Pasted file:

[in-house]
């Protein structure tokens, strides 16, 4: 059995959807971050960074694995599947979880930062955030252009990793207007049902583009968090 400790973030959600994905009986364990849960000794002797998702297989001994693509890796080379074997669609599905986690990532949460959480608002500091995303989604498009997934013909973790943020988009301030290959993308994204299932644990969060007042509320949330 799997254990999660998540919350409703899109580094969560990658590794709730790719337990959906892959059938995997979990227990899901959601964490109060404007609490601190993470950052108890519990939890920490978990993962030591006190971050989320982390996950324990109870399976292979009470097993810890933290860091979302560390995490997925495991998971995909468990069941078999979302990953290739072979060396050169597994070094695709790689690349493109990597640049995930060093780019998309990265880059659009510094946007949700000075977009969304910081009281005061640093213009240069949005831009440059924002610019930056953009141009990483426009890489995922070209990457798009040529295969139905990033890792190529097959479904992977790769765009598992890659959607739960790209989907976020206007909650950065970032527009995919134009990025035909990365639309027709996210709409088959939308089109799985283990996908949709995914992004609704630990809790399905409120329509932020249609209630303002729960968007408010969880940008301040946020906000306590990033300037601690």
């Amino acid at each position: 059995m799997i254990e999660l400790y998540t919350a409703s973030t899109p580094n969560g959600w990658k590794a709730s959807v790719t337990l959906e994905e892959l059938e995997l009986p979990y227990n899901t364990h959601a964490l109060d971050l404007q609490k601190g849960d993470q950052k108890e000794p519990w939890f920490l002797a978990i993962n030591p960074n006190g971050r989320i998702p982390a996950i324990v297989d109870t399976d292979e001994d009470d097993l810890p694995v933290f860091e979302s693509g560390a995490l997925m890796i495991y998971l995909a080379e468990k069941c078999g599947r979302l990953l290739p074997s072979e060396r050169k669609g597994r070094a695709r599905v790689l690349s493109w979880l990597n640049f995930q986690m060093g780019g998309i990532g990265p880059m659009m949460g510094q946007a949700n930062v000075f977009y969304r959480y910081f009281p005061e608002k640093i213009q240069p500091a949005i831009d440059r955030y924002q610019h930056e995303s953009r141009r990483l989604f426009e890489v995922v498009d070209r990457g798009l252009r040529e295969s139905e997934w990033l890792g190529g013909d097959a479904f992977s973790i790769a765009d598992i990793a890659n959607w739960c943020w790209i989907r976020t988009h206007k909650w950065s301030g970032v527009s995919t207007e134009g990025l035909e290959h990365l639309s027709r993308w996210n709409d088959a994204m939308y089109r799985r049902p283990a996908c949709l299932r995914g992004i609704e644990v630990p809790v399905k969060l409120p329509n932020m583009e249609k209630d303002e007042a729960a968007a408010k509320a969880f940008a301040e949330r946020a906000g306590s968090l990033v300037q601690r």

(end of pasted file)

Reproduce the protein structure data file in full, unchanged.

[in-house]
């Protein structure tokens, strides 16, 4: 059995959807971050960074694995599947979880930062955030252009990793207007049902583009968090 400790973030959600994905009986364990849960000794002797998702297989001994693509890796080379074997669609599905986690990532949460959480608002500091995303989604498009997934013909973790943020988009301030290959993308994204299932644990969060007042509320949330 799997254990999660998540919350409703899109580094969560990658590794709730790719337990959906892959059938995997979990227990899901959601964490109060404007609490601190993470950052108890519990939890920490978990993962030591006190971050989320982390996950324990109870399976292979009470097993810890933290860091979302560390995490997925495991998971995909468990069941078999979302990953290739072979060396050169597994070094695709790689690349493109990597640049995930060093780019998309990265880059659009510094946007949700000075977009969304910081009281005061640093213009240069949005831009440059924002610019930056953009141009990483426009890489995922070209990457798009040529295969139905990033890792190529097959479904992977790769765009598992890659959607739960790209989907976020206007909650950065970032527009995919134009990025035909990365639309027709996210709409088959939308089109799985283990996908949709995914992004609704630990809790399905409120329509932020249609209630303002729960968007408010969880940008301040946020906000306590990033300037601690």
């Amino acid at each position: 059995m799997i254990e999660l400790y998540t919350a409703s973030t899109p580094n969560g959600w990658k590794a709730s959807v790719t337990l959906e994905e892959l059938e995997l009986p979990y227990n899901t364990h959601a964490l109060d971050l404007q609490k601190g849960d993470q950052k108890e000794p519990w939890f920490l002797a978990i993962n030591p960074n006190g971050r989320i998702p982390a996950i324990v297989d109870t399976d292979e001994d009470d097993l810890p694995v933290f860091e979302s693509g560390a995490l997925m890796i495991y998971l995909a080379e468990k069941c078999g599947r979302l990953l290739p074997s072979e060396r050169k669609g597994r070094a695709r599905v790689l690349s493109w979880l990597n640049f995930q986690m060093g780019g998309i990532g990265p880059m659009m949460g510094q946007a949700n930062v000075f977009y969304r959480y910081f009281p005061e608002k640093i213009q240069p500091a949005i831009d440059r955030y924002q610019h930056e995303s953009r141009r990483l989604f426009e890489v995922v498009d070209r990457g798009l252009r040529e295969s139905e997934w990033l890792g190529g013909d097959a479904f992977s973790i790769a765009d598992i990793a890659n959607w739960c943020w790209i989907r976020t988009h206007k909650w950065s301030g970032v527009s995919t207007e134009g990025l035909e290959h990365l639309s027709r993308w996210n709409d088959a994204m939308y089109r799985r049902p283990a996908c949709l299932r995914g992004i609704e644990v630990p809790v399905k969060l409120p329509n932020m583009e249609k209630d303002e007042a729960a968007a408010k509320a969880f940008a301040e949330r946020a906000g306590s968090l990033v300037q601690r």